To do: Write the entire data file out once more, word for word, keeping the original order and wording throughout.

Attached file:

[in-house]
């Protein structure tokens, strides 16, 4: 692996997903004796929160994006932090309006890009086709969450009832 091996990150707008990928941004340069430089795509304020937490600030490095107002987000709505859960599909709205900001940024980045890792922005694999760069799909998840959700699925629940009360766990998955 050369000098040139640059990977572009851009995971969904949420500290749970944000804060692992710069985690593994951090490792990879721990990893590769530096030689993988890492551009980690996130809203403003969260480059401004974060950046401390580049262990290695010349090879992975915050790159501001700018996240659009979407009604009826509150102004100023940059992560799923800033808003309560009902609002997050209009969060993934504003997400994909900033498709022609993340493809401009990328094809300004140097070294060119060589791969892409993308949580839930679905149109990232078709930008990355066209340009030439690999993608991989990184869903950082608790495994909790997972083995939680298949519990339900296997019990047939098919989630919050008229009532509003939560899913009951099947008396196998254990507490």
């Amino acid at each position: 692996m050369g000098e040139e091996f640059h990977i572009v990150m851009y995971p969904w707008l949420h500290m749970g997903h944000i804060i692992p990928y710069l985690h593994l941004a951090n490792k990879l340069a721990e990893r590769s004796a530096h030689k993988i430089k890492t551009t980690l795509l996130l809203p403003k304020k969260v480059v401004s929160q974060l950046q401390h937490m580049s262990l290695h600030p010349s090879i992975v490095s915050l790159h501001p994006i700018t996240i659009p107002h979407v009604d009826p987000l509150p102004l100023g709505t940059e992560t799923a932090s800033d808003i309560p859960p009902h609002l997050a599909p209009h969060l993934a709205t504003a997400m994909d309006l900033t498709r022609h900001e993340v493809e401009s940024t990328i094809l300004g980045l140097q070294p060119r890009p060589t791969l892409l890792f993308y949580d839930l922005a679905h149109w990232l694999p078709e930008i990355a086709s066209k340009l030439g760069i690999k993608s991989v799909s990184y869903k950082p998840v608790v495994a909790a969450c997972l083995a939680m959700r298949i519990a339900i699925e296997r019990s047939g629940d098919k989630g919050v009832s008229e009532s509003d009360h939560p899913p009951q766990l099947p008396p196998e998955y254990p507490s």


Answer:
[in-house]
């Protein structure tokens, strides 16, 4: 692996997903004796929160994006932090309006890009086709969450009832 091996990150707008990928941004340069430089795509304020937490600030490095107002987000709505859960599909709205900001940024980045890792922005694999760069799909998840959700699925629940009360766990998955 050369000098040139640059990977572009851009995971969904949420500290749970944000804060692992710069985690593994951090490792990879721990990893590769530096030689993988890492551009980690996130809203403003969260480059401004974060950046401390580049262990290695010349090879992975915050790159501001700018996240659009979407009604009826509150102004100023940059992560799923800033808003309560009902609002997050209009969060993934504003997400994909900033498709022609993340493809401009990328094809300004140097070294060119060589791969892409993308949580839930679905149109990232078709930008990355066209340009030439690999993608991989990184869903950082608790495994909790997972083995939680298949519990339900296997019990047939098919989630919050008229009532509003939560899913009951099947008396196998254990507490």
């Amino acid at each position: 692996m050369g000098e040139e091996f640059h990977i572009v990150m851009y995971p969904w707008l949420h500290m749970g997903h944000i804060i692992p990928y710069l985690h593994l941004a951090n490792k990879l340069a721990e990893r590769s004796a530096h030689k993988i430089k890492t551009t980690l795509l996130l809203p403003k304020k969260v480059v401004s929160q974060l950046q401390h937490m580049s262990l290695h600030p010349s090879i992975v490095s915050l790159h501001p994006i700018t996240i659009p107002h979407v009604d009826p987000l509150p102004l100023g709505t940059e992560t799923a932090s800033d808003i309560p859960p009902h609002l997050a599909p209009h969060l993934a709205t504003a997400m994909d309006l900033t498709r022609h900001e993340v493809e401009s940024t990328i094809l300004g980045l140097q070294p060119r890009p060589t791969l892409l890792f993308y949580d839930l922005a679905h149109w990232l694999p078709e930008i990355a086709s066209k340009l030439g760069i690999k993608s991989v799909s990184y869903k950082p998840v608790v495994a909790a969450c997972l083995a939680m959700r298949i519990a339900i699925e296997r019990s047939g629940d098919k989630g919050v009832s008229e009532s509003d009360h939560p899913p009951q766990l099947p008396p196998e998955y254990p507490s």